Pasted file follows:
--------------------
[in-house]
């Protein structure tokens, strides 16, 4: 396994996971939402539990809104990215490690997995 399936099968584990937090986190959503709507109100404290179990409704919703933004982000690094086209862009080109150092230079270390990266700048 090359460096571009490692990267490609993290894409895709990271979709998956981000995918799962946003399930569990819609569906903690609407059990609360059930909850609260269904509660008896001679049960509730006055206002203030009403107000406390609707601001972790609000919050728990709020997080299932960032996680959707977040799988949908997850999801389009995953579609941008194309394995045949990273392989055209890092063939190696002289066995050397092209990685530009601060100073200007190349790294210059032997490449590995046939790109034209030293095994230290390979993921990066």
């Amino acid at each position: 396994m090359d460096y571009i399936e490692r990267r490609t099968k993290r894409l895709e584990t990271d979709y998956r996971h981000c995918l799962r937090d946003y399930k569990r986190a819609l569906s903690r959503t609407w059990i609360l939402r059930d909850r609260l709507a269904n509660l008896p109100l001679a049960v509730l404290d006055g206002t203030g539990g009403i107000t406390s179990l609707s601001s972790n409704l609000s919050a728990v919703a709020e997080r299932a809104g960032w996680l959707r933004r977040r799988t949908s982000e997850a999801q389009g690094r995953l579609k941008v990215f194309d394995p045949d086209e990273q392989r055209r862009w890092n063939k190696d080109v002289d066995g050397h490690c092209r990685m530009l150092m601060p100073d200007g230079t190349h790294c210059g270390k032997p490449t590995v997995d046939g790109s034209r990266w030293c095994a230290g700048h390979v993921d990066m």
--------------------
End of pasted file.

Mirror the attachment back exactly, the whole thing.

[in-house]
């Protein structure tokens, strides 16, 4: 396994996971939402539990809104990215490690997995 399936099968584990937090986190959503709507109100404290179990409704919703933004982000690094086209862009080109150092230079270390990266700048 090359460096571009490692990267490609993290894409895709990271979709998956981000995918799962946003399930569990819609569906903690609407059990609360059930909850609260269904509660008896001679049960509730006055206002203030009403107000406390609707601001972790609000919050728990709020997080299932960032996680959707977040799988949908997850999801389009995953579609941008194309394995045949990273392989055209890092063939190696002289066995050397092209990685530009601060100073200007190349790294210059032997490449590995046939790109034209030293095994230290390979993921990066």
């Amino acid at each position: 396994m090359d460096y571009i399936e490692r990267r490609t099968k993290r894409l895709e584990t990271d979709y998956r996971h981000c995918l799962r937090d946003y399930k569990r986190a819609l569906s903690r959503t609407w059990i609360l939402r059930d909850r609260l709507a269904n509660l008896p109100l001679a049960v509730l404290d006055g206002t203030g539990g009403i107000t406390s179990l609707s601001s972790n409704l609000s919050a728990v919703a709020e997080r299932a809104g960032w996680l959707r933004r977040r799988t949908s982000e997850a999801q389009g690094r995953l579609k941008v990215f194309d394995p045949d086209e990273q392989r055209r862009w890092n063939k190696d080109v002289d066995g050397h490690c092209r990685m530009l150092m601060p100073d200007g230079t190349h790294c210059g270390k032997p490449t590995v997995d046939g790109s034209r990266w030293c095994a230290g700048h390979v993921d990066m």